How do you respond under pressure? Not an on-the-job type of pressure, but the pressure you feel when life seems to tighten the screws to see if you will keep doing right, regardless of the consequences. Many people try to justify wrong behavior and simply do what they feel they have to, to get what they want–whether it is right or not. Yet that is not how God wants his people to live.
“Stand firm, and you will win life.” (Luke 21:19, NIV)
I have been reading Corrie Ten Boom’s wonderful book, The Hiding Place, to our daughter. In it, Father, arrested along with the rest of the family for harboring persecuted Jewish people, is given an opportunity to be released from prison:
“Suddenly the chief interrogator’s eye fell on Father…’I’d like to send you home, old fellow,’ he said. ‘I’ll take your word that you won’t cause any more trouble.’
I could not see Father’s face, only the erect carriage of his shoulders and the hall of white hair above them. But I heard his answer.
‘If I go home today,’ he said evenly and clearly, ‘tomorrow I will open my door again to any man in need who knocks.’
The amiability drained from the other man’s face, ‘Get back in line!’ he shouted. ‘Schnell! This court will tolerate no more delays!'”
When I first read this passage, I thought to myself, “Why couldn’t he have just agreed so he would be released, then continue doing the good he had before?” This, actually, is how many people think–that it is perfectly acceptable to do what you feel you need to do to achieve your goal. In this case, many would further argue that he would have been all the more justified in being less than straightforward because he was doing it for a good cause–to be able to continue to do more good. And while misrepresenting the truth in this circumstance may seem right to some, God holds us to a higher standard.
Integrity is defined as a “firm adherence to a code of especially moral…values : incorruptibility,” and it is the quality God expects of us when He allows us to be tested–when saying or doing what we know is right will cost us something.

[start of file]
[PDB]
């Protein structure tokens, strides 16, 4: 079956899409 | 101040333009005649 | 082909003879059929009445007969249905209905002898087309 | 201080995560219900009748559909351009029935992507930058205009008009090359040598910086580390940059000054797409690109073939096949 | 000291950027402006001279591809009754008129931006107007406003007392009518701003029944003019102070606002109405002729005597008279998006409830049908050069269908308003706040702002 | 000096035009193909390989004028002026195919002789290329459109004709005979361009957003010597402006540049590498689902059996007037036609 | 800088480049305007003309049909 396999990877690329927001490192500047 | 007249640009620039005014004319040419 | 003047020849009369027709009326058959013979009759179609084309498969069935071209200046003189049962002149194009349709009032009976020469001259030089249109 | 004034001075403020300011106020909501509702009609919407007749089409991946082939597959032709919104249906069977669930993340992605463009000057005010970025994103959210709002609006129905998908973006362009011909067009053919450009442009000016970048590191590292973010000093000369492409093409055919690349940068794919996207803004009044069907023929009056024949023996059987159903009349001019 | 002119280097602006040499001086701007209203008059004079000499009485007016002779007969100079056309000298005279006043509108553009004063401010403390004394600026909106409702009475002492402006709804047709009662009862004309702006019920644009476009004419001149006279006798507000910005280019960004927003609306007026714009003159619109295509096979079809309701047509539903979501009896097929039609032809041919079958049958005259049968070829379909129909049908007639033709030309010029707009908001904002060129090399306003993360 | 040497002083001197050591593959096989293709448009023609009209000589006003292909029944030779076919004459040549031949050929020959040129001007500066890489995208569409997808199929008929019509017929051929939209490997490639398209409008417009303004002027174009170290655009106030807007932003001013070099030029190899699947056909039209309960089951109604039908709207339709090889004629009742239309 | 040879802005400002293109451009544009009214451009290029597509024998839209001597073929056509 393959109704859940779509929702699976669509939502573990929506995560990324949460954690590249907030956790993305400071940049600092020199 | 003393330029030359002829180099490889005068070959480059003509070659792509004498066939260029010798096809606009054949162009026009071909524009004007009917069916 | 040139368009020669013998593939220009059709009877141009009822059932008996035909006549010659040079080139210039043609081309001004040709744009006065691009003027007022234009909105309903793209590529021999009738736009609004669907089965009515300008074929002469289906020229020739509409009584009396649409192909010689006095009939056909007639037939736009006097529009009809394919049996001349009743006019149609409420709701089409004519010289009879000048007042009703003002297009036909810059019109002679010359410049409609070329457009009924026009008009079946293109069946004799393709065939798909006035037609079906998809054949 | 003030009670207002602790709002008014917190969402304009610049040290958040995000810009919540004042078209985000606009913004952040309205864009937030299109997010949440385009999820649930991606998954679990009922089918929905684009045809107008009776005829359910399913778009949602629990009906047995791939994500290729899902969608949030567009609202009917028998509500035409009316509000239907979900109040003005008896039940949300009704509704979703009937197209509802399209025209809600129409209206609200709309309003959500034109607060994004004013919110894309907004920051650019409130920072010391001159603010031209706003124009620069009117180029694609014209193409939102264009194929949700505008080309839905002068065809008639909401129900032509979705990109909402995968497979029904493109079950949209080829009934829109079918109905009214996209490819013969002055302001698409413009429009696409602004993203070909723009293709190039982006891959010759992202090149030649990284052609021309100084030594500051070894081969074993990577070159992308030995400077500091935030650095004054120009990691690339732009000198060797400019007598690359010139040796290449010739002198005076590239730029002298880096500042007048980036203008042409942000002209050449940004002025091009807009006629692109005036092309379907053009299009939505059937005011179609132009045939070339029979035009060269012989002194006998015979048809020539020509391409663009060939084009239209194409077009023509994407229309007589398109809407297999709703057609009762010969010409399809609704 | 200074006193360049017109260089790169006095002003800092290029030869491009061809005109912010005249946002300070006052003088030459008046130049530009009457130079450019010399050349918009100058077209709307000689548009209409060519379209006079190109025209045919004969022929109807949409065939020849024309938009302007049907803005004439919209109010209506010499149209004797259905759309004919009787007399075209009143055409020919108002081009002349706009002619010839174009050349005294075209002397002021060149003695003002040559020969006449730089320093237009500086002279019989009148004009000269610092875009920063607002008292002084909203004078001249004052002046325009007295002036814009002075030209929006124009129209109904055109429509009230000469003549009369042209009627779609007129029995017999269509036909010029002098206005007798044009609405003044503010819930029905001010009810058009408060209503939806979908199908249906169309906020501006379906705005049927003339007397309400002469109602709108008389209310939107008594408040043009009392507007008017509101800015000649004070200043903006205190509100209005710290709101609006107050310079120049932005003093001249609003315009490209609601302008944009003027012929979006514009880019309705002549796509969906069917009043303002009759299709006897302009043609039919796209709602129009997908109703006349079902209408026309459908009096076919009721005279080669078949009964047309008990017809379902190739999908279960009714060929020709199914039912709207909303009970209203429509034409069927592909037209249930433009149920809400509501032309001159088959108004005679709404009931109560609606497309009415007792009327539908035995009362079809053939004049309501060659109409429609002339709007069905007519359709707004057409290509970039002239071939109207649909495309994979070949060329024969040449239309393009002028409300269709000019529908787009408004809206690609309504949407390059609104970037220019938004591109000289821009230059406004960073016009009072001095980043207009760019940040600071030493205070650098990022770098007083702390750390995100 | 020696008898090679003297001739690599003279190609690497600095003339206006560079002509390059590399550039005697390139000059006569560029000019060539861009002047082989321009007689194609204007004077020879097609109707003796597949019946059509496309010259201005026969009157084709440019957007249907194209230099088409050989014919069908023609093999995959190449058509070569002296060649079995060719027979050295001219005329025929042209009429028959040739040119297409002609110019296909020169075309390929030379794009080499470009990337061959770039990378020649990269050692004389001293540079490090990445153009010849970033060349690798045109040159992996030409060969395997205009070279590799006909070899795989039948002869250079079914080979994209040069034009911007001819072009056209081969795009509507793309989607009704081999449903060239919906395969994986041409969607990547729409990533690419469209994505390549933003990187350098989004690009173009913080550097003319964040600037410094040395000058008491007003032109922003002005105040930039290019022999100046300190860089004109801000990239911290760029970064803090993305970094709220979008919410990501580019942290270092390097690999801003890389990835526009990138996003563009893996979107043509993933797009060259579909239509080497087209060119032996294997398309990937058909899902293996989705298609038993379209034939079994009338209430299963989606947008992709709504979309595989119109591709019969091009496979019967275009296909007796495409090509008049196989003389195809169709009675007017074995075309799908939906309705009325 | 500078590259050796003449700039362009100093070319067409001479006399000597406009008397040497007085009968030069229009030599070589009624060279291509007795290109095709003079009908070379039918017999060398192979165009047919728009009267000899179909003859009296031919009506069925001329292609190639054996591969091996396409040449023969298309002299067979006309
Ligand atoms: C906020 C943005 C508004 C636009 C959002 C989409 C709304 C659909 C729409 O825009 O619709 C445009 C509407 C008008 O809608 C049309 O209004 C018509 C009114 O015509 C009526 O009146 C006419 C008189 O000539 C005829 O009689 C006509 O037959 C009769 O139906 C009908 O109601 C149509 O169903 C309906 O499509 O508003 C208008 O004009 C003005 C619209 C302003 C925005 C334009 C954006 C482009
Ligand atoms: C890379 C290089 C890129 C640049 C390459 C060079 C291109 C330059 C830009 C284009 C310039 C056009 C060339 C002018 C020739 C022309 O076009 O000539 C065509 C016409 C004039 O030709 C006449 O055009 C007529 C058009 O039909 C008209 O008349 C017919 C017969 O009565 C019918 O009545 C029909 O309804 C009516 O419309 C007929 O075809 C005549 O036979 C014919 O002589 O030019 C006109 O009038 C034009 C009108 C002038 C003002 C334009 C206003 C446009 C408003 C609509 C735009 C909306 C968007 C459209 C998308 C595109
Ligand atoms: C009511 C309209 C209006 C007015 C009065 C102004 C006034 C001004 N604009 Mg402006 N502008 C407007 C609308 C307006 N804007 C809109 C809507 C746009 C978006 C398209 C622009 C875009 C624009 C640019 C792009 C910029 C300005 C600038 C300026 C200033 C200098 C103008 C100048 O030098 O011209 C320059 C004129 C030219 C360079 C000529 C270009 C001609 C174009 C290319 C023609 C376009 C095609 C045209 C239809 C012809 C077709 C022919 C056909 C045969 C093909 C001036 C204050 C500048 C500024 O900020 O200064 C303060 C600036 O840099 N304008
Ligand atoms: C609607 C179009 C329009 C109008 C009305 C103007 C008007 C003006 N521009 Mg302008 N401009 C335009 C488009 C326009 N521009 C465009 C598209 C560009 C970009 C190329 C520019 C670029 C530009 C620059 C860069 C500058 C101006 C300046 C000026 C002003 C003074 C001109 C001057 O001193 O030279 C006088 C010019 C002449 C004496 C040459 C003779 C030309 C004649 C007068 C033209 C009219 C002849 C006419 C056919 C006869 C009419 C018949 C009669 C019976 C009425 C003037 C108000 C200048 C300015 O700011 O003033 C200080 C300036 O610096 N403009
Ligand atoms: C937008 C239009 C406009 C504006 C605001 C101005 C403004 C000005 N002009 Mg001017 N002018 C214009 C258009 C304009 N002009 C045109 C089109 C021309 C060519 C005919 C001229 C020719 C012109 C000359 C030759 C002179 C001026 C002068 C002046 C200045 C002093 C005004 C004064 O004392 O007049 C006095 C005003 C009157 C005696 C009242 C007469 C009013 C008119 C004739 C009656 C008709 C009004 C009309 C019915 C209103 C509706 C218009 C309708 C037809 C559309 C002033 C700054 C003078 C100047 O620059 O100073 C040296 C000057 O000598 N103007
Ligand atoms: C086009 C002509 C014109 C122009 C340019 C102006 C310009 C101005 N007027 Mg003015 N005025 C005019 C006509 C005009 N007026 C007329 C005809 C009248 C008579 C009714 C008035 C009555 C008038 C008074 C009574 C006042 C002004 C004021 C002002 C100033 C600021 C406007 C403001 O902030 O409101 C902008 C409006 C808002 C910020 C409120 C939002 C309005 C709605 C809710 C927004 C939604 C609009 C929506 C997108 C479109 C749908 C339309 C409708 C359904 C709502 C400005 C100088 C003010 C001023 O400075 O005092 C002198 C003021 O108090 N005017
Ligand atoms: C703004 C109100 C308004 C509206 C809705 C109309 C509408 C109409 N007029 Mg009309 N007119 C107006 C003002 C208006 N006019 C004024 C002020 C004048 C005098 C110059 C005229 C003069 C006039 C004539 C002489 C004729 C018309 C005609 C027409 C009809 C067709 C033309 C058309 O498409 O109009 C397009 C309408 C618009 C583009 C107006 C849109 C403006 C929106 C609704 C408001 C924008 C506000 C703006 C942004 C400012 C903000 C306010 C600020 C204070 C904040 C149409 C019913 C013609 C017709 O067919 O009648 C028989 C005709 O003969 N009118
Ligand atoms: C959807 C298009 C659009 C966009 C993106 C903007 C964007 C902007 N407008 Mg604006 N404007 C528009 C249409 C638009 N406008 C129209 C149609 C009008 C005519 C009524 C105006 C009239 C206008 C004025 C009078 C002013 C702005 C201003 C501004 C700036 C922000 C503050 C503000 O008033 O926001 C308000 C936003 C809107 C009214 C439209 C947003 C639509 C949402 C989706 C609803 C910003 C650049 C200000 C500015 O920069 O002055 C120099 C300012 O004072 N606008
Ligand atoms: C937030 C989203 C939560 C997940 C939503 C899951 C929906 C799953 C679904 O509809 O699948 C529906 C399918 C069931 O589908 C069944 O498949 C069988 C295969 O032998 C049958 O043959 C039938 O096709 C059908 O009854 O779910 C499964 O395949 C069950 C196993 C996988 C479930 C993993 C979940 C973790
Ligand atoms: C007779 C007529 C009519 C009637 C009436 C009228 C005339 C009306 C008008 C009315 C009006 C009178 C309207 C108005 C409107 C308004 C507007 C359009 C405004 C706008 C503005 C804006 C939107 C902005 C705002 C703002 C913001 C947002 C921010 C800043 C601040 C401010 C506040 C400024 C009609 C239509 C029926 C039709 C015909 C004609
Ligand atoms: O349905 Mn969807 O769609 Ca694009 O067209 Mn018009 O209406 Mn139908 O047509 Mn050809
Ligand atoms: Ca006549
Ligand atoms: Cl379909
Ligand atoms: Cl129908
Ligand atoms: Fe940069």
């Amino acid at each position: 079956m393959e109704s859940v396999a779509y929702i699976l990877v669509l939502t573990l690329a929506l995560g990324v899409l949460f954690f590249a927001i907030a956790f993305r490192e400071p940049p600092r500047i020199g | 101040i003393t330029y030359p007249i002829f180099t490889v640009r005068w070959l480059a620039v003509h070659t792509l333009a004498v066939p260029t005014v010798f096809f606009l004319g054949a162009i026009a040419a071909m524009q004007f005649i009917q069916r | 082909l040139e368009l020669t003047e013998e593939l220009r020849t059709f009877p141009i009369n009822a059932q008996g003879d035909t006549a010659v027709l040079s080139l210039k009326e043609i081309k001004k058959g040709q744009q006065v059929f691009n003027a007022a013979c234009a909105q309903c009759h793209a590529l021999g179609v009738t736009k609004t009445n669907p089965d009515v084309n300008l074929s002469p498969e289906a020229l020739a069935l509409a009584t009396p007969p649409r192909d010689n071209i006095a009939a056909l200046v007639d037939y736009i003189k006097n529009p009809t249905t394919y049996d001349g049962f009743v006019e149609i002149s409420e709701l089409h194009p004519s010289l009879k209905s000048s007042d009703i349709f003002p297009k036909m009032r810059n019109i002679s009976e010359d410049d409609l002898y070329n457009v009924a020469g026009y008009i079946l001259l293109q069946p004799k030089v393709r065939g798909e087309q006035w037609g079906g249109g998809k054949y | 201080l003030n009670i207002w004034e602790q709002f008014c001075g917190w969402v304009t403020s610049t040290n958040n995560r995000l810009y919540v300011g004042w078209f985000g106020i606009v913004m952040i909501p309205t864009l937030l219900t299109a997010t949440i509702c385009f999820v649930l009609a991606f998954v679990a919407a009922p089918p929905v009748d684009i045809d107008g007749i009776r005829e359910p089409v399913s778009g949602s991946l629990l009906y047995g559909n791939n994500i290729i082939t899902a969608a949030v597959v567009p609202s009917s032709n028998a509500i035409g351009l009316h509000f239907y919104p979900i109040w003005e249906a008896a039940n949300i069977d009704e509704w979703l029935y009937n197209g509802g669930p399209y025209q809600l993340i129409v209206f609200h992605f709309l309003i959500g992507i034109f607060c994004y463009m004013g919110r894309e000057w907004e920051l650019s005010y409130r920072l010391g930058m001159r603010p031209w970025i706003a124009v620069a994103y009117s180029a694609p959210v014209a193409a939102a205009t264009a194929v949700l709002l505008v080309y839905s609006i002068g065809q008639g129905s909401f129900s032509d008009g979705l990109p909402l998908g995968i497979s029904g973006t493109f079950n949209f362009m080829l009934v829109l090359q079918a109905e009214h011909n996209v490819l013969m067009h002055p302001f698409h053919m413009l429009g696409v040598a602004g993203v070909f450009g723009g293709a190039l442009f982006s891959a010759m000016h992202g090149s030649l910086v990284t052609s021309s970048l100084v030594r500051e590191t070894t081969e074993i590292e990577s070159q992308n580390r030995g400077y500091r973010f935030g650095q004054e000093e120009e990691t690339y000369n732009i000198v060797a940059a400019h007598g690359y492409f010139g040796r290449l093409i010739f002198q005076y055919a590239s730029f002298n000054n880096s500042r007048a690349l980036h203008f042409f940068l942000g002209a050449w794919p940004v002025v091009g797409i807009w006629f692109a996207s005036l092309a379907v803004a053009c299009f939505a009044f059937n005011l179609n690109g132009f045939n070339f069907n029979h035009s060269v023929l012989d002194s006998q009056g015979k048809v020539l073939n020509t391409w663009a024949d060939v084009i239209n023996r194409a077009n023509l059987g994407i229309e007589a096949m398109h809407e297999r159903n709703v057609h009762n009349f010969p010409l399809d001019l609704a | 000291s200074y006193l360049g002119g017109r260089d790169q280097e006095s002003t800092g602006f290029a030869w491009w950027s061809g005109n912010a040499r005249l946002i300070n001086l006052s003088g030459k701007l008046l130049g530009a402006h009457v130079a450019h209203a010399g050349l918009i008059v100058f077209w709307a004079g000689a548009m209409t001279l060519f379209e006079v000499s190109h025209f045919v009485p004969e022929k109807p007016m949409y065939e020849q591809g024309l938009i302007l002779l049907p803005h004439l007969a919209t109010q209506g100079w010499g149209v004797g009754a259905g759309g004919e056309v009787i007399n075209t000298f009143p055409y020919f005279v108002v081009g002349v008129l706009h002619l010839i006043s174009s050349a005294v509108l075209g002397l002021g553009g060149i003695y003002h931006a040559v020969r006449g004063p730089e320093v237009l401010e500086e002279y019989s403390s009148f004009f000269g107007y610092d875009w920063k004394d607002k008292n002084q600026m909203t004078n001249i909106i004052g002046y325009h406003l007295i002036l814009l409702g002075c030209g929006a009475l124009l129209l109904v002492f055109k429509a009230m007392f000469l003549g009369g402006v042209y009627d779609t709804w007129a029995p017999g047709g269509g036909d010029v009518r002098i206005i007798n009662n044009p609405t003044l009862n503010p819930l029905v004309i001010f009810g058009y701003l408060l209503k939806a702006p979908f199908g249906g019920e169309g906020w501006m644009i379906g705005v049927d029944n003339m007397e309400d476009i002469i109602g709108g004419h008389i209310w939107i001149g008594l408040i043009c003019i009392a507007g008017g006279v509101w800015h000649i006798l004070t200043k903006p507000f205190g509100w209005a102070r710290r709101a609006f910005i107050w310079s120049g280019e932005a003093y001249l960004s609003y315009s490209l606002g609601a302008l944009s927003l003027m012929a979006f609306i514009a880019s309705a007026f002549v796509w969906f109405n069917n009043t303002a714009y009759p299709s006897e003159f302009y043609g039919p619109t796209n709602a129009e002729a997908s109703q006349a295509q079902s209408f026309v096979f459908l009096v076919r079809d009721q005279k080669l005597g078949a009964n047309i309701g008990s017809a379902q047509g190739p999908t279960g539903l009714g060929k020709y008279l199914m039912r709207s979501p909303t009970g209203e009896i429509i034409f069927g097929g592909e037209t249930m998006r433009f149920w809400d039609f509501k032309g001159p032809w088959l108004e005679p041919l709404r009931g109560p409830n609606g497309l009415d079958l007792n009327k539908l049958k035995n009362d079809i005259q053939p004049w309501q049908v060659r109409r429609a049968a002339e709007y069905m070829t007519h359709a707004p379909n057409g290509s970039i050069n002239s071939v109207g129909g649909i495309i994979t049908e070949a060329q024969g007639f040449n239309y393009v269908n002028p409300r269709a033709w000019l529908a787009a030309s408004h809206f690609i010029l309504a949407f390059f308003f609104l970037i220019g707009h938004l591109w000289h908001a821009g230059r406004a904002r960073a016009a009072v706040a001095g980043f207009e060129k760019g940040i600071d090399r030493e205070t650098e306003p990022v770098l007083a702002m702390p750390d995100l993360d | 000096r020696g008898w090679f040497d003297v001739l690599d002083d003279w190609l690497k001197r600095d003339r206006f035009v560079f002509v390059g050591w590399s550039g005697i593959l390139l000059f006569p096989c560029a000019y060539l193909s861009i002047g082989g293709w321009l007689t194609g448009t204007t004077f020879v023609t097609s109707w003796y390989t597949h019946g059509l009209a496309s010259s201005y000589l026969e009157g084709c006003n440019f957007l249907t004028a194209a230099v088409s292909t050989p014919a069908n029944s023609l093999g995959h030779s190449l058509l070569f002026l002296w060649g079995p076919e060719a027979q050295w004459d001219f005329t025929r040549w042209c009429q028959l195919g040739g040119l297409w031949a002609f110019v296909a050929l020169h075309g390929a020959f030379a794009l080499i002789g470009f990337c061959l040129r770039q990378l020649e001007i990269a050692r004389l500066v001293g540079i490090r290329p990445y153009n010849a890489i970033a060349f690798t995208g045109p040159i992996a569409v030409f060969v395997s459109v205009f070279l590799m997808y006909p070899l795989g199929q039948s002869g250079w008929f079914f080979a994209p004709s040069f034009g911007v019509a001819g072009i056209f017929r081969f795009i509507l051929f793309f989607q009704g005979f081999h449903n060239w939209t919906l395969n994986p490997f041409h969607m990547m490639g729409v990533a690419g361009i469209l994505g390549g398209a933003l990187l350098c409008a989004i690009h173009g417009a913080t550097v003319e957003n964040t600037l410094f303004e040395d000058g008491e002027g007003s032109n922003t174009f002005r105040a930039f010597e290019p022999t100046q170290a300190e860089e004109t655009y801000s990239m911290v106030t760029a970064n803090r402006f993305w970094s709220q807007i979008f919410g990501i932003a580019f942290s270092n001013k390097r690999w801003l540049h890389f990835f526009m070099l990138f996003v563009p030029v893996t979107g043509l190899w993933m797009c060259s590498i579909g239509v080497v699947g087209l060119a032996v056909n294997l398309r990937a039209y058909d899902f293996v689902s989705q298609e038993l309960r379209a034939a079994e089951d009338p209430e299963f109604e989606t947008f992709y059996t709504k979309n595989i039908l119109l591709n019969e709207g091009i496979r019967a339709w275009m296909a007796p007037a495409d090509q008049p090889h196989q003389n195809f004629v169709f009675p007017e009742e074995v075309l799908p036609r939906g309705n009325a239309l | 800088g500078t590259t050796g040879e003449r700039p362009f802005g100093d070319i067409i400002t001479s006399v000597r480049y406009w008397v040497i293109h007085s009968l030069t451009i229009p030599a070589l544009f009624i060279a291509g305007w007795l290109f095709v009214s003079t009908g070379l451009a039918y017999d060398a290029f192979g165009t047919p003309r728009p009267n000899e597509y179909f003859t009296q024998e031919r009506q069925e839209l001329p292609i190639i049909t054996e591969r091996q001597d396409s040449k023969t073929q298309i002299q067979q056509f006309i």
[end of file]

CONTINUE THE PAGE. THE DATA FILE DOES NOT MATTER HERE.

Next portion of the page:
There are many examples of where twisting the rules “just a little bit” can benefit us. Embellishing our resume–if not caught by a prospective employer–can give us an edge over other applicants. “Forgetting” undocumented income on our tax return can keep more money in our pockets. Neglecting to confess an infidelity can “save” a marriage. Failing to return wrongful gain keeps it in our pockets. Yet Christ says this is wrong, and we know so, not only because the Bible, but also our consciences, tell us so:
“They show that the requirements of the [God’s] law are written on their hearts, their consciences also bearing witness, and their thoughts sometimes accusing them and at other times even defending them.” (Romans 2:15 NIV)
So, do you stand firm when saying or doing what is right will cost you something? Before you give an emphatic, “Yes!” consider what you would do–how you would react–if it really cost you a lot. Jesus Himself teaches us to count the cost:
“For which of you, intending to build a tower, does not sit down first and count the cost, whether he has enough to finish it — lest, after he has laid the foundation, and is not able to finish, all who see it begin to mock him, saying, ‘This man began to build and was not able to finish’? Or what king, going to make war against another king, does not sit down first and consider whether he is able with ten thousand to meet him who comes against him with twenty thousand? Or else, while the other is still a great way off, he sends a delegation and asks conditions of peace. So likewise, whoever of you does not forsake all that he has cannot be My disciple.” (Luke 14:28-33)
And while most of us in the Western world are not asked to give up our lives for the sake of Christ, we do need to understand that standing firm in our faith and doing right regardless of the consequences can cost us everything in this life:
“The letter had been opened by censors–held by them too: the postmark was over a week old. But it was a letter, a letter from home–the very first one! Why this sudden fear?
I unfolded the paper. ‘Corrie, can you be very brave?’
No! No, I couldn’t be brave! I forced my eyes to read on.
‘I have news that is very hard to write you. Father survived his arrest by only ten days, he is now with The Lord…
I pulled the cot from the wall and below the calendar scratched another date:
March 9, 1944 Father. Released.
Help me to stand firm in my faith, regardless of the cost! Amen.